Tuesday, October 12, 2010
Said to have "some of the wittiest, most poignant and sharply intelligent comic prose in the English language," The Finkler Question has been described as "wonderful" and "richly satisfying" and as a novel "full of wit, warmth, intelligence, human feeling and understanding." The Finkler Question is a novel about love, loss and male friendship that explores what it means to be Jewish today -- a witty novel about a friendship between a radio producer and a philosopher. Ron Charles of The Washington Post said "no other book has given me such a clear sense of the benevolent disguises that anti-Jewish sentiments can wear."
London author and columnist Jacobson, a prolific writer of comic novels mostly about Jews and Jewish identity since 1983 has been longlisted twice for the Booker Prize -- in 2006 for Kalooki Nights and in 2002 for Who's Sorry Now -- but has never before been shortlisted. The winning selection was a small triumph for humor in fiction, an argument that Mr. Jacobson made in an essay in The Guardian last Saturday:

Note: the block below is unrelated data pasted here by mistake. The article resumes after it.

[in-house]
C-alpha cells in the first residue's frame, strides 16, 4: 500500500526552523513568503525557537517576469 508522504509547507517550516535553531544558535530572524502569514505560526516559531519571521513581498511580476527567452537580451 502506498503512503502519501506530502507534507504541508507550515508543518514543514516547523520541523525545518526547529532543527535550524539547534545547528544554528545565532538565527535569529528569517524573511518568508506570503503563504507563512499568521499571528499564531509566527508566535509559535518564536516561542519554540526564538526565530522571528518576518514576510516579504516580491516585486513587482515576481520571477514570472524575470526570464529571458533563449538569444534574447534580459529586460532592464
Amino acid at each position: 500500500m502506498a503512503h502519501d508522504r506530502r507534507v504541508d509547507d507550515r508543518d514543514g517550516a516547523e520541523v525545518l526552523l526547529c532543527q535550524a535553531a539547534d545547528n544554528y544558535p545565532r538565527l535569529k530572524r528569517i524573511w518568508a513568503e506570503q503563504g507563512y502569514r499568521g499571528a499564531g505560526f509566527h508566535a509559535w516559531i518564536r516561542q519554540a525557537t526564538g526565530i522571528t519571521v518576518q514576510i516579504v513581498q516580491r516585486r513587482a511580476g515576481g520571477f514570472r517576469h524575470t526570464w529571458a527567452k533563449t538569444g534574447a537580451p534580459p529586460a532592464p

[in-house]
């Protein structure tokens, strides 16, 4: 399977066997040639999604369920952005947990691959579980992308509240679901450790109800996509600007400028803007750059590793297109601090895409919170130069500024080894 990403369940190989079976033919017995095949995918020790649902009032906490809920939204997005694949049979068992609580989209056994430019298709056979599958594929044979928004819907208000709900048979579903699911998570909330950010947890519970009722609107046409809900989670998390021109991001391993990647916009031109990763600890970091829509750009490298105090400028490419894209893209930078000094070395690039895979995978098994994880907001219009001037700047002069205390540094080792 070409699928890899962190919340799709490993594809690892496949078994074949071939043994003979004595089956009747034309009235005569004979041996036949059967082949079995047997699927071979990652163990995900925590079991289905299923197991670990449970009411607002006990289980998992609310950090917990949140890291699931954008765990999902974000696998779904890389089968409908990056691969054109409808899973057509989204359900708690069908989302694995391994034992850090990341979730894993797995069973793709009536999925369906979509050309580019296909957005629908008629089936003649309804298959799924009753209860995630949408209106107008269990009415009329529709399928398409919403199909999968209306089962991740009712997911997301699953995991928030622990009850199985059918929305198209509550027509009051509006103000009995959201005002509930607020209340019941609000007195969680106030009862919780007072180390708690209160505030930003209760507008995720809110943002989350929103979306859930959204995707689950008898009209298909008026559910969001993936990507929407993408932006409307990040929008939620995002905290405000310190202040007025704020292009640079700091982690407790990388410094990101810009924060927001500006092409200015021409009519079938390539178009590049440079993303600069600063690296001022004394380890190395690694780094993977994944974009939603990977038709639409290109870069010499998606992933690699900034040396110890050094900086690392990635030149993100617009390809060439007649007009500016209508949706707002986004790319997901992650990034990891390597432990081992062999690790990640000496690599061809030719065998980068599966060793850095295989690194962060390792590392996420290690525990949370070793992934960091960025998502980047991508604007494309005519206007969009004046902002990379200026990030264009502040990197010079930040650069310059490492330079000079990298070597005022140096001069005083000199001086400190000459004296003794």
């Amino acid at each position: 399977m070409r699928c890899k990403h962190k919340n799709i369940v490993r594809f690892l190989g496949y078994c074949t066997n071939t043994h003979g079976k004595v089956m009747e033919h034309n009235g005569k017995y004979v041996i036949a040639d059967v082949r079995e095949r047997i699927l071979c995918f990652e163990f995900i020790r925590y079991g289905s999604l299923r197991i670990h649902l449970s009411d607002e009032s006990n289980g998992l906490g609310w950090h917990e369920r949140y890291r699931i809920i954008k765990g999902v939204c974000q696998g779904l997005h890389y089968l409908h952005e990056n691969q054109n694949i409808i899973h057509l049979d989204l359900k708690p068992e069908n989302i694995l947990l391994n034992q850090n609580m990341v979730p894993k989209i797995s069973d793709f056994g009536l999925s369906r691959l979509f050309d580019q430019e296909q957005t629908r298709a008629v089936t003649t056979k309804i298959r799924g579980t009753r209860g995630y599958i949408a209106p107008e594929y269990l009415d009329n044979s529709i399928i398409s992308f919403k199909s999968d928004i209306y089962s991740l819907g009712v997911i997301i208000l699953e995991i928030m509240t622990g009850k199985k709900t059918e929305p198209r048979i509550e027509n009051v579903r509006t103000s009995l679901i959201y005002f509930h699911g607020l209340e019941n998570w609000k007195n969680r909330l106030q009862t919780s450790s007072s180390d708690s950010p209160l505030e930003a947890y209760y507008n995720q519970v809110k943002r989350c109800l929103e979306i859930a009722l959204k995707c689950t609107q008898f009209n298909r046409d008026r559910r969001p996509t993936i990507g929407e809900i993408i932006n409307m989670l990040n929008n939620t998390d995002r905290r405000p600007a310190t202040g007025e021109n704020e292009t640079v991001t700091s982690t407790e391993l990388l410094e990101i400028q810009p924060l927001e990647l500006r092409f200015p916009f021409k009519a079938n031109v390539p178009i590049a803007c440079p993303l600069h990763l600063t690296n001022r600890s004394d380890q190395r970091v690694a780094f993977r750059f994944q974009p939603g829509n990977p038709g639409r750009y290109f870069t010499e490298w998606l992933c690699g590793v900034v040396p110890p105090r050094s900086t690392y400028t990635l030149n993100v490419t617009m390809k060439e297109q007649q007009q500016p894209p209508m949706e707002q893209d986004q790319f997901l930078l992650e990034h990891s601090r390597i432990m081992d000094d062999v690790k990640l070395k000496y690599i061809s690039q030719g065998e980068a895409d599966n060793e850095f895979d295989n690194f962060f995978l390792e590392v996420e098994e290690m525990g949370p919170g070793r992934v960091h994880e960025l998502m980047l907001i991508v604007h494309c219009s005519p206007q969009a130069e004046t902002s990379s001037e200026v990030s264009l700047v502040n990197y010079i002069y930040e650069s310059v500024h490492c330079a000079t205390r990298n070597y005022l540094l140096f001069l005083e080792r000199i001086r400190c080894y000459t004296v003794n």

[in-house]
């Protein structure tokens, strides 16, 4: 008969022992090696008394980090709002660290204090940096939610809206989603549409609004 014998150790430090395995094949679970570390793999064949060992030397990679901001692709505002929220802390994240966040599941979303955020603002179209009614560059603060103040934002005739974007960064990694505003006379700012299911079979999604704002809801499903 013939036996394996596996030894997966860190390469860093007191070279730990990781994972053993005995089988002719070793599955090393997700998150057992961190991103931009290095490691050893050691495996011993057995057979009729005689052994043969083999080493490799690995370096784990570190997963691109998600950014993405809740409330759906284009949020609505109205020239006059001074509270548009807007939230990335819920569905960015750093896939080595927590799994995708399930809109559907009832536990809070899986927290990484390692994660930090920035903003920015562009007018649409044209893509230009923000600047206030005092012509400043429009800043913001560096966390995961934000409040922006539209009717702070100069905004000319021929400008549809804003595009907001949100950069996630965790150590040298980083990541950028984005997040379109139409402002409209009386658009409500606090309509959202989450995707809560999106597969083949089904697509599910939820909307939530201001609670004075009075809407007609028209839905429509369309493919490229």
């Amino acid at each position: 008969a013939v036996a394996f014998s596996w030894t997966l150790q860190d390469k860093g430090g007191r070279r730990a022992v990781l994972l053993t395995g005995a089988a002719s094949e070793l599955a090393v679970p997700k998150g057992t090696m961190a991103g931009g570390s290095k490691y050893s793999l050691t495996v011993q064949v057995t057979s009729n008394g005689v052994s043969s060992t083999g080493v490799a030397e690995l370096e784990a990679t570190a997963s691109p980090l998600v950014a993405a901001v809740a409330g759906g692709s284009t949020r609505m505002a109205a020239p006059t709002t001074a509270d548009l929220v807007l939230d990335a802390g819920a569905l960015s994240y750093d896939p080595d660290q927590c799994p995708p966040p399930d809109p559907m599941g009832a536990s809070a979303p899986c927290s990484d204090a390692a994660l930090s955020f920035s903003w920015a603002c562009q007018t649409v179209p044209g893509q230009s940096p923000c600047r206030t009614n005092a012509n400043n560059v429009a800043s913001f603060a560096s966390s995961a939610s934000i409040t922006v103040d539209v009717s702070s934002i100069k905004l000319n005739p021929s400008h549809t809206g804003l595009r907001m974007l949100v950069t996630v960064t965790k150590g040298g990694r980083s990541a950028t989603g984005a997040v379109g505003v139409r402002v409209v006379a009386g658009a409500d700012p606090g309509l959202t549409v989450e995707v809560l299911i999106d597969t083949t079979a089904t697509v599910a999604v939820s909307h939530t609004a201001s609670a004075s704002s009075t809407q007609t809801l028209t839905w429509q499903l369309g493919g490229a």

“There is a fear of comedy in the novel today – when did you last see the word ‘funny’ on the jacket of a serious novel? – that no one who loves the form should contemplate with pleasure,” he wrote. “We have created a false division between laughter and thought, between comedy and seriousness, between the exhilaration that the great novels offer when they are at their funniest, and whatever else it is we now think we want from literature.”
Listen to David Sax on NPR's "You Must Read This" talking about The Finkler Question here.